Visualizing Network Security Group flow logs with Power BI
Network Security Group flow logs allow you to view information about ingress and egress IP traffic on Network Security Groups. These flow logs show outbound and inbound flows on a per rule basis, the NIC the flow applies to, 5-tuple information about the flow (Source/Destination IP, Source/Destination Port, Protocol), and if the traffic was allowed or denied.
It can be difficult to gain insights into flow logging data by manually searching the log files. In this article, we provide a solution to visualize your most recent flow logs and learn about traffic on your network.
The following steps work with flow logs version 1. For details, see Introduction to flow logging for network security groups. The following instructions will not work with version 2 of the log files, without modification.
In the following scenario, we connect Power BI desktop to the storage account we have configured as the sink for our NSG Flow Logging data. After we connect to our storage account, Power BI downloads and parses the logs to provide a visual representation of the traffic that is logged by Network Security groups.
Using the visuals supplied in the template you can examine:
- Top Talkers
- Time Series Flow Data by direction and rule decision
- Flows by Network Interface MAC address
- Flows by NSG and Rule
- Flows by Destination Port
The template provided is editable so you can modify it to add new data, visuals, or edit queries to suit your needs.
Before you begin, you must have Network Security Group Flow Logging enabled on one or many Network Security Groups in your account. For instructions on enabling Network Security flow logs, refer to the following article: Introduction to flow logging for Network Security Groups.
You must also have the Power BI Desktop client installed on your machine, and enough free space on your machine to download and load the log data that exists in your storage account.
- Download and open the following Power BI template in the Power BI Desktop Application Network Watcher PowerBI flow logs template
Enter the required Query parameters
- StorageAccountName – Specifies to the name of the storage account containing the NSG flow logs that you would like to load and visualize.
NumberOfLogFiles – Specifies the number of log files that you would like to download and visualize in Power BI. For example, if 50 is specified, the 50 latest log files. If we have 2 NSGs enabled and configured to send NSG flow logs to this account, then the past 25 hours of logs can be viewed.
Enter the Access Key for your storage account. You can find valid access keys by navigating to your storage account in the Azure portal and selecting Access Keys from the Settings menu. Click Connect then apply changes.
Your logs are download and parsed and you can now utilize the pre-created visuals.
Understanding the visuals
Provided in the template are a set of visuals that help make sense of the NSG Flow Log data. The following images show a sample of what the dashboard looks like when populated with data. Below we examine each visual in greater detail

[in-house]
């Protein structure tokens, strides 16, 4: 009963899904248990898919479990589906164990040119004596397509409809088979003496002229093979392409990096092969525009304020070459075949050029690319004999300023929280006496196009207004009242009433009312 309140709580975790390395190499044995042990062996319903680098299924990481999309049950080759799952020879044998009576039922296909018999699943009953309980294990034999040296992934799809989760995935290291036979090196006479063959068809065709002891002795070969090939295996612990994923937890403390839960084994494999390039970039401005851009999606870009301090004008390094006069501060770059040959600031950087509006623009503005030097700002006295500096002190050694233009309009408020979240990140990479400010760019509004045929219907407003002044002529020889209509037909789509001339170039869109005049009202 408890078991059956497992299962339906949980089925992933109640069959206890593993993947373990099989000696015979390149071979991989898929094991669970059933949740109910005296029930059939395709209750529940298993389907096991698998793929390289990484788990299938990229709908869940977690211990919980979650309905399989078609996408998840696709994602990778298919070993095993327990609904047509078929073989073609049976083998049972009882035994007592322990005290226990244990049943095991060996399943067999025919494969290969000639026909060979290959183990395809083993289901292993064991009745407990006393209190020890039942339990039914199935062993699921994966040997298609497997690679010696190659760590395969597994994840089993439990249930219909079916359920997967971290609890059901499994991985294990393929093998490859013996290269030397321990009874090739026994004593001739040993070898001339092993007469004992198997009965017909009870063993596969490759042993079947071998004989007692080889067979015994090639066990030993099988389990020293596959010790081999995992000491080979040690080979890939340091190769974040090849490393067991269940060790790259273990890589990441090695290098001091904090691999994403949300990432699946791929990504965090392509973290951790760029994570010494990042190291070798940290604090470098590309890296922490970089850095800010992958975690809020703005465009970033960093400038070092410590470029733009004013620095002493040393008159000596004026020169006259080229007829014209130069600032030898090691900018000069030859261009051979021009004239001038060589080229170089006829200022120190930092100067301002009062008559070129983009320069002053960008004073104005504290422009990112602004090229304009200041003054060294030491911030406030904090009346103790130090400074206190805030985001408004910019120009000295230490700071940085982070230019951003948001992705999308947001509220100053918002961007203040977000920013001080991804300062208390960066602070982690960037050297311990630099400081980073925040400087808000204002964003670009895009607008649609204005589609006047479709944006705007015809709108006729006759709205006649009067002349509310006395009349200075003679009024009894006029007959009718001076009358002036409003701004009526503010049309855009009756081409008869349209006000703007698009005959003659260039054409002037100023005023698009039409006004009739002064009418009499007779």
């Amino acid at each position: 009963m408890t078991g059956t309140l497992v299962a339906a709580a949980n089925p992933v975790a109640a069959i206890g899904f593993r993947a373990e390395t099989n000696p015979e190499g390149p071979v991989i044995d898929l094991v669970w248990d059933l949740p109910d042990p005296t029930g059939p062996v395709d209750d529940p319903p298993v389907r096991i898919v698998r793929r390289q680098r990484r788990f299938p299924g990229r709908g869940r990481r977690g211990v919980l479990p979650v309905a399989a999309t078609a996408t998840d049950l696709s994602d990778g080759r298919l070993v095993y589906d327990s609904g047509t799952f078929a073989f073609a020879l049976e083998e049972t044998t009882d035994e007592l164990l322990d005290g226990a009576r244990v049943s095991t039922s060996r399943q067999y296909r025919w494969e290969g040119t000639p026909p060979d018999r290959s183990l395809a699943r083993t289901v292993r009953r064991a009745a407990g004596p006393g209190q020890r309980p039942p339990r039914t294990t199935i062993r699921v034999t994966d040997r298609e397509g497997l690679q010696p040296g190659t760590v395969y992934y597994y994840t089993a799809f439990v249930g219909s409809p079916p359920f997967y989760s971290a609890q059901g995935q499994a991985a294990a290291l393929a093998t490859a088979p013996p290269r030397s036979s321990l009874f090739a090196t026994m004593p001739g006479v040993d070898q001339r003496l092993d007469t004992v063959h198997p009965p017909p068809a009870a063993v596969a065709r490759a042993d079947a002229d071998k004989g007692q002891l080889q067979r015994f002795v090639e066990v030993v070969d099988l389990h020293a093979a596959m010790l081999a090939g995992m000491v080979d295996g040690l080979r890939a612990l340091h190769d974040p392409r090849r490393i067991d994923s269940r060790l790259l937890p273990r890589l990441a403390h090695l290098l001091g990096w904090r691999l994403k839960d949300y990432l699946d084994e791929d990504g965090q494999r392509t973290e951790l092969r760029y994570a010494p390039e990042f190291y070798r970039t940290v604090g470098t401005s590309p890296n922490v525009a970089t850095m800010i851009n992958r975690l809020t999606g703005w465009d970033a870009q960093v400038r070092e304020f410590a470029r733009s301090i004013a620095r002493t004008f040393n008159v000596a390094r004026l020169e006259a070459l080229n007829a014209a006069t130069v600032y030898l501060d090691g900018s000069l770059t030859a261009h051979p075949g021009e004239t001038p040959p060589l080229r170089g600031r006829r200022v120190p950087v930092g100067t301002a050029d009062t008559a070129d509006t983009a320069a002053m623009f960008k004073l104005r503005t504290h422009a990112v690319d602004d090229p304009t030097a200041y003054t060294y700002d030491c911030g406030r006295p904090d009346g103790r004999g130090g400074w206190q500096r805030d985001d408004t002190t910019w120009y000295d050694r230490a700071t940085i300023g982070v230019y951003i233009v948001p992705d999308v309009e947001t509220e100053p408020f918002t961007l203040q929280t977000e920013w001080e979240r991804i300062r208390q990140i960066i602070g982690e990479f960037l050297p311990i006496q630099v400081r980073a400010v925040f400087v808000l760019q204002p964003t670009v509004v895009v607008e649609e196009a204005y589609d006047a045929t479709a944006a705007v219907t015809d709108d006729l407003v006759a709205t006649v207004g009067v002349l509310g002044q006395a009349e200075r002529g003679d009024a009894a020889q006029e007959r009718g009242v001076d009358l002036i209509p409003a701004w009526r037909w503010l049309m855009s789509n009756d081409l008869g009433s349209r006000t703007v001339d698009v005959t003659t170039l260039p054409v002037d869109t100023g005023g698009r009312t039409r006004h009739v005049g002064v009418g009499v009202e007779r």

The Top Talkers visual shows the IPs that have initiated the most connections over the period specified. The size of the boxes corresponds to the relative number of connections.
The following time series graphs show the number of flows over the period. The upper graph is segmented by the flow direction, and the lower is segmented by the decision made (allow or deny). With this visual, you can examine your traffic trends over time, and spot any abnormal spikes or decline in traffic or traffic segmentation.
The following graphs show the flows per Network interface, with the upper segmented by flow direction and the lower segmented by decision made. With this information, you can gain insights into which of your VMs communicated the most relative to others, and if traffic to a specific VM is being allowed or denied.
The following donut wheel chart shows a breakdown of Flows by Destination Port. With this information, you can view the most commonly used destination ports used within the specified period.
The following bar chart shows the Flow by NSG and Rule. With this information, you can see the NSGs responsible for the most traffic, and the breakdown of traffic on an NSG by rule.
The following informational charts display information about the NSGs present in the logs, the number of Flows captured over the period, and the date of the earliest log captured. This information gives you an idea of what NSGs are being logged and the date range of flows.
This template includes the following slicers to allow you to view only the data you are most interested in. You can filter on your resource groups, NSGs, and rules. You can also filter on 5-tuple information, decision, and the time the log was written.
We showed in this scenario that by using Network Security Group Flow logs provided by Network Watcher and Power BI, we are able to visualize and understand the traffic. Using the provided template, Power BI downloads the logs directly from storage and processes them locally. Time taken to load the template varies depending on the number of files requested and total size of files downloaded.
Feel free to customize this template for your needs. There are many numerous ways that you can use Power BI with Network Security Group Flow Logs.
Logs by default are stored in
- If other data exists in another directory they the queries to pull and process the data must be modified.
The provided template is not recommended for use with more than 1 GB of logs.
If you have a large amount of logs, we recommend that you investigate a solution using another data store like Data Lake or SQL server.
Learn how to visualize your NSG flow logs with the Elastick Stack by visiting Visualize Azure Network Watcher NSG flow logs using open source tools